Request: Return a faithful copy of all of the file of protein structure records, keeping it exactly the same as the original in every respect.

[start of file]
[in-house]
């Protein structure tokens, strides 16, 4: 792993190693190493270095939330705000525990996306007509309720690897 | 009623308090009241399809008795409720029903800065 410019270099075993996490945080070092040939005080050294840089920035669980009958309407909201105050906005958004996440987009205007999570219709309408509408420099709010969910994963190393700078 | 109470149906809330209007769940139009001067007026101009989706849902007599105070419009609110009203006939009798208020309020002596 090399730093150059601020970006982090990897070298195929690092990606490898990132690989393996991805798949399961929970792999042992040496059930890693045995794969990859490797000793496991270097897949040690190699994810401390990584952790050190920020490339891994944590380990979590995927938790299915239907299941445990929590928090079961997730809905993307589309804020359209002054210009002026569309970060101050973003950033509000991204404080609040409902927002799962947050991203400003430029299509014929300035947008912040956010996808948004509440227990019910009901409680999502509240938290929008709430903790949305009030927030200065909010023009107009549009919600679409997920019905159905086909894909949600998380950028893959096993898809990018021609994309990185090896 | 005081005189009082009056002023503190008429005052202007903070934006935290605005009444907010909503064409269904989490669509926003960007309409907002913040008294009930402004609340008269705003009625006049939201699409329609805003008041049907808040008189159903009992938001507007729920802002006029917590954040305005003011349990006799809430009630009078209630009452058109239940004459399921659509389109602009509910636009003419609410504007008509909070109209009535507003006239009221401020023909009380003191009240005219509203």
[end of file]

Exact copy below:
[in-house]
């Protein structure tokens, strides 16, 4: 792993190693190493270095939330705000525990996306007509309720690897 | 009623308090009241399809008795409720029903800065 410019270099075993996490945080070092040939005080050294840089920035669980009958309407909201105050906005958004996440987009205007999570219709309408509408420099709010969910994963190393700078 | 109470149906809330209007769940139009001067007026101009989706849902007599105070419009609110009203006939009798208020309020002596 090399730093150059601020970006982090990897070298195929690092990606490898990132690989393996991805798949399961929970792999042992040496059930890693045995794969990859490797000793496991270097897949040690190699994810401390990584952790050190920020490339891994944590380990979590995927938790299915239907299941445990929590928090079961997730809905993307589309804020359209002054210009002026569309970060101050973003950033509000991204404080609040409902927002799962947050991203400003430029299509014929300035947008912040956010996808948004509440227990019910009901409680999502509240938290929008709430903790949305009030927030200065909010023009107009549009919600679409997920019905159905086909894909949600998380950028893959096993898809990018021609994309990185090896 | 005081005189009082009056002023503190008429005052202007903070934006935290605005009444907010909503064409269904989490669509926003960007309409907002913040008294009930402004609340008269705003009625006049939201699409329609805003008041049907808040008189159903009992938001507007729920802002006029917590954040305005003011349990006799809430009630009078209630009452058109239940004459399921659509389109602009509910636009003419609410504007008509909070109209009535507003006239009221401020023909009380003191009240005219509203």